- Associated Press - Saturday, December 5, 2015

PROPHETSTOWN, Ill. (AP) - From Sinatra to Prince, from Johnny Cash to Bruno Mars, if they’ve sung it, Steve Morris and his one-man-band can cover it.

Mr. Morris, 45, of Prophetstown, is the talent behind Have Drums Will Travel.

“I’ve seen the one-man-band thing done with singers with guitars and keyboards and I wondered why a drummer hasn’t done it, so I went for it,” he said. “Now, with the electric drums and the technology, I can be as quiet or as loud as I need to be. I can play in the background at a dinner party, or I can be more of the main event. I decided to give it a try and it’s really taken off.

“I’ve been drumming for as far back as I can remember,” Mr. Morris said. “I’ve been doing it professionally for 30 years.”

He’s been doing the one-man-band for coming up on three years and there aren’t too many events he hasn’t played.

“I play pretty much anywhere they will let me,” he said. “I play at nursing homes and assisted living places. I have a Frank Sinatra act that seems to go over pretty well. I play at a few farmers markets, some clubs and bars and some churches. I’ve played at Christmas parties, which I have a few coming up.”

The variety is key, Mr. Morris said.

“I can cover everything from Sinatra to Prince, from Johnny Cash to Bruno Mars, whatever the situation calls for.”

With the electric drums, he also has a laptop with music synced up to play tracks.

“It’s nice because I can make it sound like a full band is behind me from pretty much any genre,” he said.

He grew up a music fan and credits his family for his musical leanings.

“I was mainly brought up on rock ‘n’ roll music,” Mr. Morris said. “My dad listened to some rock and some big band and some country. My brothers and sisters were into rock ‘n’ roll. I would listen to just about anything, but I love rock ‘n’ roll.”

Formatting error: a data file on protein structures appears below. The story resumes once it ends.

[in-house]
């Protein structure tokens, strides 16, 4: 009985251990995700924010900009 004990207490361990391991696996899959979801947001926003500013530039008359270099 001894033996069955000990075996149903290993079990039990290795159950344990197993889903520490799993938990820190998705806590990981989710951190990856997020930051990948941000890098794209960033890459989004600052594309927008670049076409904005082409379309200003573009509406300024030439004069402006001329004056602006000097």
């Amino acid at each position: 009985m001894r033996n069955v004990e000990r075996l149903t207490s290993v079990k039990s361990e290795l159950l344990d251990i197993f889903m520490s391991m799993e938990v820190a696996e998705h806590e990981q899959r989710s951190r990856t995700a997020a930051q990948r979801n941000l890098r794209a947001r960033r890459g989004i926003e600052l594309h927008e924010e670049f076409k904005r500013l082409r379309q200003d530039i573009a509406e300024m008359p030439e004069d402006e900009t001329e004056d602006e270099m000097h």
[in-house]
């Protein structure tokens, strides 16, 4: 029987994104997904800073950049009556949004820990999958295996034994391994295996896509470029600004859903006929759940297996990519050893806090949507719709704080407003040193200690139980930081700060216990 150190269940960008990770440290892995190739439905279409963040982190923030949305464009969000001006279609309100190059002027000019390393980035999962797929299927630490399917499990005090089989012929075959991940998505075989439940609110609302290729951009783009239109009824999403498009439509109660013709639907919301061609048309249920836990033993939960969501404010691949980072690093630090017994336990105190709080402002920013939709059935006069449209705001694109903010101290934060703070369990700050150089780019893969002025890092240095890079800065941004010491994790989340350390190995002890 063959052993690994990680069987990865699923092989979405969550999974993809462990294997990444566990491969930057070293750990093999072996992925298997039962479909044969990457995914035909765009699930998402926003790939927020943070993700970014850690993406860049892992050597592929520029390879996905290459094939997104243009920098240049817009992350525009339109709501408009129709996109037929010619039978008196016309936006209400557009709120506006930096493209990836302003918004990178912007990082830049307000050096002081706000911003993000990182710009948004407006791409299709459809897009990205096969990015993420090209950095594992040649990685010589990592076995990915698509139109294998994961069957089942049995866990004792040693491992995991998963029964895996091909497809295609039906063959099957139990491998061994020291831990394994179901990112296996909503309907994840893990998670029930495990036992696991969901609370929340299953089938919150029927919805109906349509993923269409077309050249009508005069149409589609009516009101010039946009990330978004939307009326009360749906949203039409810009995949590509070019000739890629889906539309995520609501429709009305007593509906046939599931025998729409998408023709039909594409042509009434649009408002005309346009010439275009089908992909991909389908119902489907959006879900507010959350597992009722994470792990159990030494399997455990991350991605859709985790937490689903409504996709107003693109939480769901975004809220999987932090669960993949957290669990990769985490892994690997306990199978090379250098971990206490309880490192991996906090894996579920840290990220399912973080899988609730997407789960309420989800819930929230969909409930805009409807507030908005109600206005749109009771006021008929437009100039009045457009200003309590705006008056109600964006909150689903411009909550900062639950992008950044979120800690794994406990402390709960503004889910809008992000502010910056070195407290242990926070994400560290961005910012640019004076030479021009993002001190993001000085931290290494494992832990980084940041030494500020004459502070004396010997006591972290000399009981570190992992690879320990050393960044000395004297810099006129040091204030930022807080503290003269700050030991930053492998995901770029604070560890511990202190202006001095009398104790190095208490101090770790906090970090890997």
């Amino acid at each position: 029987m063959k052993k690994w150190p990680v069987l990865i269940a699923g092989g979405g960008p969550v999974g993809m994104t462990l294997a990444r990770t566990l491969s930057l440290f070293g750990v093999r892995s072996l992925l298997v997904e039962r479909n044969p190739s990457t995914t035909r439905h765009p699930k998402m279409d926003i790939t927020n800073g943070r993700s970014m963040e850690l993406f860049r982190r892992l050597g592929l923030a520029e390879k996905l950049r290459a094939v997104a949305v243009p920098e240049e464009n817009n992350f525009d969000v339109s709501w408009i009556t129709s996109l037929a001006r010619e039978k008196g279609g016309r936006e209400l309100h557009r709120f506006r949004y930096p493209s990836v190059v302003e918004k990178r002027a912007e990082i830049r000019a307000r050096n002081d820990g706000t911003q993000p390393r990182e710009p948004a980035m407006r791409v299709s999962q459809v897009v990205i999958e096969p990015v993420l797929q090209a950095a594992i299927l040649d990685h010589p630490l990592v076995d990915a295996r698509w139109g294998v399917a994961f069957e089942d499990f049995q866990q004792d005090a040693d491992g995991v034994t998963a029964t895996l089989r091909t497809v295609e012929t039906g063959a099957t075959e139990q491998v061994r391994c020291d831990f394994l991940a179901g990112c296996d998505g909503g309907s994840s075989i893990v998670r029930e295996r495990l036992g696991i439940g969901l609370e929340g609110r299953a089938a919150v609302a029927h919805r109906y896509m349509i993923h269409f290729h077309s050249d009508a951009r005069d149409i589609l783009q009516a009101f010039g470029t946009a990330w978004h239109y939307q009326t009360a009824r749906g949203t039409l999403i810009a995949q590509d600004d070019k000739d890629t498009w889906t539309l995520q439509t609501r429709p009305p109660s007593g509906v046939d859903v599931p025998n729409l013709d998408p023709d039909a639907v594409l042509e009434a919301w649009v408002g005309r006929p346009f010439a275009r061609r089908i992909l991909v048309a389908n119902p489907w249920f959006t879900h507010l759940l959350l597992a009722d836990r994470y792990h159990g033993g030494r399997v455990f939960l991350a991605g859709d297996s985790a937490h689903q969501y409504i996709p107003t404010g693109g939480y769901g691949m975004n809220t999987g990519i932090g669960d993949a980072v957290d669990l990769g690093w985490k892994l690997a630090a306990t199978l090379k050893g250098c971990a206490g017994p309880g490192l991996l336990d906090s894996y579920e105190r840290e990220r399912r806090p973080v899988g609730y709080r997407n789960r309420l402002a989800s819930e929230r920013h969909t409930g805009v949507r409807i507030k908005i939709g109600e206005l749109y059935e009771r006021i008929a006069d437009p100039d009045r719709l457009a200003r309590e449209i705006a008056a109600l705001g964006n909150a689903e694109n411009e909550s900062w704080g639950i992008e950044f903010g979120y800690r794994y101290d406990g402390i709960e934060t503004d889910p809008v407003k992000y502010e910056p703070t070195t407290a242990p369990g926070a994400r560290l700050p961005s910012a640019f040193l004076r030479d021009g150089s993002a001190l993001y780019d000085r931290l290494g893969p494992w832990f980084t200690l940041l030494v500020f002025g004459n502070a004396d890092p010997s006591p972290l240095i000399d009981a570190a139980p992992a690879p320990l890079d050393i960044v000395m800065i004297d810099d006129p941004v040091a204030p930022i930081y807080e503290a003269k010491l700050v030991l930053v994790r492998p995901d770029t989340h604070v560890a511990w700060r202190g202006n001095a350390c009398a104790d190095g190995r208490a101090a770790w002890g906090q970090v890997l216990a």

Mr. Morris also plays with The Funnies, an area classic rock band.

“I love playing with the band, too,” Mr. Morris said. “There’s nothing like the experience of playing for a live crowd.”

He’s also given drum lessons, but currently doesn’t have any students.

He also plays for Harry Bailey’s Transport, a band that mainly records music for license.

“We’ve recorded stuff for MTV, VH1, Discovery and the History Channel,” he said. The music they record is often played in the background during a show.

“We were even on Rachel Ray,” he said. He said it’s a pretty big kick to hear music they’ve recorded playing on a TV show. “If you watch way too much late-night cable TV, you might hear something of ours.”

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Source: The (Moline) Dispatch, http://bit.ly/1jkmcSV

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Information from: The Dispatch, http://www.qconline.com

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